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Tips from the Coupon Queen


A week of groceries for less than $20




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Disclaimer:
Jill Cataldo is responsible for this content, which is not edited by the Wilson County News or wilsoncountynews.com.

December 28, 2010 | 1,796 views | Post a comment

More people use grocery coupons than ever, and they use them for different reasons. Some enjoy the thrill of getting free groceries with coupons. Others use coupons to free up money in the household budget for entertainment or leisure. Still others rely on coupon savings to put food on the table every week.

With unemployment high, many people who have never used a coupon in their lives are starting to clip and learn how to save.

Recently, a new coupon shopper asked me for help. After her spouse had been out of work for more than nine months, she began clipping coupons and trying to learn how to match them to sales to cut her weekly grocery bill. Since she’d only been couponing for a few weeks, she didn’t have much of a grocery stockpile built up yet. During a particularly difficult week, she asked for help. She had less than $20 to spend on a week’s worth of lunches and dinners for her family. Could coupons help?

To achieve the biggest savings, coupons and low-priced sales go hand-in-hand. In a near-emergency situation such as this, I decided to focus on staples that would get her through the week and products and items that would last through several meals. The shopping list we came up featured all name-brand products that were hitting low points in the pricing cycle; we added coupons to cut the sale prices even further.

Pasta sauce: On sale for 99 cents; two $1 manufacturer coupons good for the purchase of two bottles. Purchase: $1.96 for four jars

Pasta: On sale for 99 cents per box; two $1 manufacturer coupons good for the purchase of two boxes; stacked with a $1 store coupon good for the purchase of four boxes. Purchase: 96 cents for four boxes

Bologna: On sale for $1 per 16-ounce package; two 50-cent manufacturer coupons; purchase: $1 for two packages

Bread: On sale for $1.19 per 16-ounce loaf; two $1 store coupons; purchase: 38 cents for two loaves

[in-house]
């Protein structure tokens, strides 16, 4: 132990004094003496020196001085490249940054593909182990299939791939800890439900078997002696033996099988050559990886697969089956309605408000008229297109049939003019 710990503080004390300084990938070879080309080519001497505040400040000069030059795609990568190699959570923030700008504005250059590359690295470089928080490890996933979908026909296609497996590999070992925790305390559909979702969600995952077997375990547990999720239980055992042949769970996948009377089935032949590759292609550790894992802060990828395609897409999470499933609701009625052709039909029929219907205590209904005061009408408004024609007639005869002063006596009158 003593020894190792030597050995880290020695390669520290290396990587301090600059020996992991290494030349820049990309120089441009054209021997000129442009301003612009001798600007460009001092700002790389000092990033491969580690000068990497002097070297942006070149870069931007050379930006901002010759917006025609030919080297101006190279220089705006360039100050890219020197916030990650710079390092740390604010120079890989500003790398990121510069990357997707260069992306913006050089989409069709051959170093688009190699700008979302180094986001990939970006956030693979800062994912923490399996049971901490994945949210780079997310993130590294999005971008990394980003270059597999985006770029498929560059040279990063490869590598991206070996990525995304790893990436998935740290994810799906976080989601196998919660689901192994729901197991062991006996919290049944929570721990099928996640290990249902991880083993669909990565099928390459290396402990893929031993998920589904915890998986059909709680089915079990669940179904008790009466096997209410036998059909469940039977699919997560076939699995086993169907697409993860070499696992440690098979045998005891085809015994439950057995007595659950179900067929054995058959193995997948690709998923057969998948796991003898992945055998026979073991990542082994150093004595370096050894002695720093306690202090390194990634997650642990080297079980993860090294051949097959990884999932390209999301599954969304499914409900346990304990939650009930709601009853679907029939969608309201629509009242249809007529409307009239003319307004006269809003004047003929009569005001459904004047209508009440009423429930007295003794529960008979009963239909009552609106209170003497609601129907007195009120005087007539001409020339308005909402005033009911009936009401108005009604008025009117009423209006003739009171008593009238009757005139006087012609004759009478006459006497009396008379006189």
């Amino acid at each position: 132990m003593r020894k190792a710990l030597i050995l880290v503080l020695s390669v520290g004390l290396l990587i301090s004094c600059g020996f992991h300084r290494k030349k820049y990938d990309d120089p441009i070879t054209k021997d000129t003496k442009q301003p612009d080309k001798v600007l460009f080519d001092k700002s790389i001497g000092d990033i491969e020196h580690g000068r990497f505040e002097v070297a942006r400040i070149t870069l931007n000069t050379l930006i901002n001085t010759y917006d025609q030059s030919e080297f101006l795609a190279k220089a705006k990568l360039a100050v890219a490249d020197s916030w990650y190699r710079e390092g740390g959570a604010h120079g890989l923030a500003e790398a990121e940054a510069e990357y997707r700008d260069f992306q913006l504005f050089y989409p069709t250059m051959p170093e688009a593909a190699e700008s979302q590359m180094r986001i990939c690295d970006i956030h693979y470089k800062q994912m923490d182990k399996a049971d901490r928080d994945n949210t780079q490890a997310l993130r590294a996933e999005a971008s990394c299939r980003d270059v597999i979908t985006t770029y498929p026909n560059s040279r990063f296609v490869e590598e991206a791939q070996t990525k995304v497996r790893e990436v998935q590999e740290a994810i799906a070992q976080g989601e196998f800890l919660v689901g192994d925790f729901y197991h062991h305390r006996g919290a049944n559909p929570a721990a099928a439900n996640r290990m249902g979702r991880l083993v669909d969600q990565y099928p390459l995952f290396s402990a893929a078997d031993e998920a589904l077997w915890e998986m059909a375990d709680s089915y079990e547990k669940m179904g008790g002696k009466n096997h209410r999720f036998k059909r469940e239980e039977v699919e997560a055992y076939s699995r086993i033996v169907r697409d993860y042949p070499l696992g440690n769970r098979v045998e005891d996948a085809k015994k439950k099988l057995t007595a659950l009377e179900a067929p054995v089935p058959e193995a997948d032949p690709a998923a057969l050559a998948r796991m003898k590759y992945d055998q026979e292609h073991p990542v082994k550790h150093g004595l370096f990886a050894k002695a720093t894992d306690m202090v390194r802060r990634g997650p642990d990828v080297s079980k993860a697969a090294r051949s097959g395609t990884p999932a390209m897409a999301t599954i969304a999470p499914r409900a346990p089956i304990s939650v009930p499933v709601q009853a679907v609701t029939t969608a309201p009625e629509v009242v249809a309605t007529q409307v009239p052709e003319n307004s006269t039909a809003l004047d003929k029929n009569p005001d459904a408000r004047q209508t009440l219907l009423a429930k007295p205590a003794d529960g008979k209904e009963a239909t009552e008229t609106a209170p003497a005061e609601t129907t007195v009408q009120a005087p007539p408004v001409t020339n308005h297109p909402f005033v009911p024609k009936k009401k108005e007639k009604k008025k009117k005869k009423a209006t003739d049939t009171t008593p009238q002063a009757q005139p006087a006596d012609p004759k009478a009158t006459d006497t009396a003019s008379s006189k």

Margarine: On sale for $1; $1 manufacturer coupon; Purchase: 1 package free

100-percent juice concentrates: On sale for $1; one $1 manufacturer coupon good for the purchase of four canisters; purchase: $3 for four canisters

Beef roast: On sale for $1.99 per pound; $2 store coupon good for a $10 purchase of fresh beef; purchase: $8.44 for a 5.25-pound beef round roast

Grand Total: $15.74.

My new couponing friend had four dollars and change left from her $20 to pick up a bag of potatoes and some vegetables and still keep under her $20 budget for the week.

While this may not be the most exciting menu (that’s a lot of bologna sandwiches, pasta, and leftover roast for one week!) it was enough to get the job done: feed a family for less than $20 in a week when finances were extremely tight.

Now, what would this meal plan cost without coupons and without the benefit of low sale prices?

Here are the regular, non-sale prices of our shopping list:

Pasta sauce: $2.49/jar

Pasta: $1.89/box

Bologna: $1.99/package

Bread: $1.49/loaf

Margarine: $1.89

Juice concentrates: $1.49/canister

Beef roast: $3.89/pound

Without coupons and with no sale, the grand total would have been more than $54; nearly 75 percent more than what we paid.

By focusing on the best sales each week and using coupons to cut low prices even more, anyone can significantly cut their grocery bill by half or better. Of course, the desire to change the way you shop is essential. Super-couponing can almost be thought of as a job -- one that pays very well!

© CTW Features

Jill Cataldo, a coupon workshop instructor, writer, and mother of three, never passes up a good deal. Learn more about couponing at www.supercouponing.com. E-mail your couponing victories and questions to jill@ctwfeatures.com .
 
« Previous Blog Entry (December 21, 2010)
 


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